Friday, April 3, 2015

Come on, harvest some rainwater!

Did you know you can get 600 gallons of rainwater for each inch of rain on a thousand-square-foot roof? It's true!

Here is an article I wrote for Image magazine:

Rainwater harvesting
By Karen Nace

You probably already have gutters to deal with all the rain we've been getting. If so, you're halfway toward collecting free water to use for your water features, bird baths, gardens or trees.

When you harvest rainwater, you're simply diverting the water from the roof into strategically placed containers, and it's amazing how much you can collect. For every inch of rain that falls on one square foot of roof and is guided to a rain barrel, you will get about 0.6 gallon of water. Thus, a 1,000-square-foot roof will yield about 600 gallons of water from just one inch of rain.

If you decide to harvest this free natural resource, you can start small by building a simple rain barrel out of a 30- to 72-gallon plastic garbage can. You'll need a few things from the hardware store such as plastic screening to keep out mosquitoes, a spigot for dispensing the water into your hose or watering can, some caulking, and a PVC pipe elbow for handling any overflow.

Rich Tillman of Brazoria (Texas) calculates that building your own rain barrel will cost about 60 cents for each gallon of capacity.

"The storage tanks are the main expense," Tillman says. "In most guttered homes it takes very little modification."

As a Master Gardener, Tillman helps with that organization's rain barrel systems that service many of the experimental gardens and other areas. The simplest of these is a converted garbage can set underneath the condensation drain of an air conditioner.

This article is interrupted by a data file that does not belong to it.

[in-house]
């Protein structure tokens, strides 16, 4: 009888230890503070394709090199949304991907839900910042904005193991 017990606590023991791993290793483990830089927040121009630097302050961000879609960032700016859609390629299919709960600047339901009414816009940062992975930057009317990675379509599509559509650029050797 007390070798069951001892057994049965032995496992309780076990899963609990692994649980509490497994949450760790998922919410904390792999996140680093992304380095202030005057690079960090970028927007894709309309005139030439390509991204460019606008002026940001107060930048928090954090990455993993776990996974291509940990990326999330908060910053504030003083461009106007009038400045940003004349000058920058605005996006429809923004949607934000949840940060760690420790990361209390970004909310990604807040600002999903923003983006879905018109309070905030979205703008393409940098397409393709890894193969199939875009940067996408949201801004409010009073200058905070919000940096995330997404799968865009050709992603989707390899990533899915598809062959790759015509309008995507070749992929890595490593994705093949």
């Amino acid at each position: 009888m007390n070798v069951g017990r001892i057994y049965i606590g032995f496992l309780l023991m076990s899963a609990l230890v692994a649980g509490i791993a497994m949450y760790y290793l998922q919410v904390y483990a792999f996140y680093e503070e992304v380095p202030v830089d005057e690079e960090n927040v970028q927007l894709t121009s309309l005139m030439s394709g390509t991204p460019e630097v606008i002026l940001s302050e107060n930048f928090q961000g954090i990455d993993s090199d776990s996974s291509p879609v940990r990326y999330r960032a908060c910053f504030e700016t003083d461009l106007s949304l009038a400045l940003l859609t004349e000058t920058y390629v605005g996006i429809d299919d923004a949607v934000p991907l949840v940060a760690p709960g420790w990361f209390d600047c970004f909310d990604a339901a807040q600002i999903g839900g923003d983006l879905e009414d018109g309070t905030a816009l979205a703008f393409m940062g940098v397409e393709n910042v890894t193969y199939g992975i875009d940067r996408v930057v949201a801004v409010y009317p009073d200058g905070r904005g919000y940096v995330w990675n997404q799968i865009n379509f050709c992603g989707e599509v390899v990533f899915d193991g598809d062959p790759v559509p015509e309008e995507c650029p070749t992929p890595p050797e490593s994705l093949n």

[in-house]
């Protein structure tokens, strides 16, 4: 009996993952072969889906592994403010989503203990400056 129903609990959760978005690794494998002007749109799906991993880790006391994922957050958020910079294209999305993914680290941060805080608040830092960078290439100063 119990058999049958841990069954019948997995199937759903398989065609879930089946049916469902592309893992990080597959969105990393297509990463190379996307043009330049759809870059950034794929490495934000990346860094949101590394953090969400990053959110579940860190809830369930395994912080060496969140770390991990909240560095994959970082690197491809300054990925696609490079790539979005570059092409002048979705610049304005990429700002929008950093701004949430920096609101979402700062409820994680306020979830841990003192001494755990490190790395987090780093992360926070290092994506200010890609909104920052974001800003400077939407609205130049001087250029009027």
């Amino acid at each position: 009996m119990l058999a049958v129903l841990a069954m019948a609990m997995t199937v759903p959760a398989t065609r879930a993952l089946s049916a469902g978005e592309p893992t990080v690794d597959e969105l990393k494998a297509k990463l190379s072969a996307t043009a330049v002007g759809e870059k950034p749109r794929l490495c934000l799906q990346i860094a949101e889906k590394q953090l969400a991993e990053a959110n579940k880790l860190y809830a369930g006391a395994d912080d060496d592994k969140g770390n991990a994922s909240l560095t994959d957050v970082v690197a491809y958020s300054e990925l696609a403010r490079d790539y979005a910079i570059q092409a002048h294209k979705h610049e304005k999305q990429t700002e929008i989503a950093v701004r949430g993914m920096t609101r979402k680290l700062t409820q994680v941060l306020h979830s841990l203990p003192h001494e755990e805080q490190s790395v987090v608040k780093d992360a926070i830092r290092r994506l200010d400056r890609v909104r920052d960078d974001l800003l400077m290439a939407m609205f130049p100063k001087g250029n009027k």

Of course, you can go with a much larger system, placing barrels at several gutter downspouts or piping several together to deal with the abundance at a single gutter. Whatever system you use, it's important to secure it so it can't turn over on someone, and that the people around you realize that it's not drinking water.

"Plants love rainwater because it doesn't have the salts and minerals that you might find in tap water or well water," says John Gordy, Brazoria County Extension Agent - Agriculture and Natural Resources. With up to half of water use in urban areas used for landscape irrigation and about 50 percent of that water lost due to inefficiencies and improper operation, according to Texas A&M University, it pays to harvest rainwater. It will reduce your water bill now and in the future. The Texas population is expected to grow by 82% in the next half-century, increasing demand greatly in an already strained public water supply.

You'll find many resources by searching for "rainwater harvesting" at aggie-horticulture.tamu.edu/ .

Copyright 2014 Image magazine

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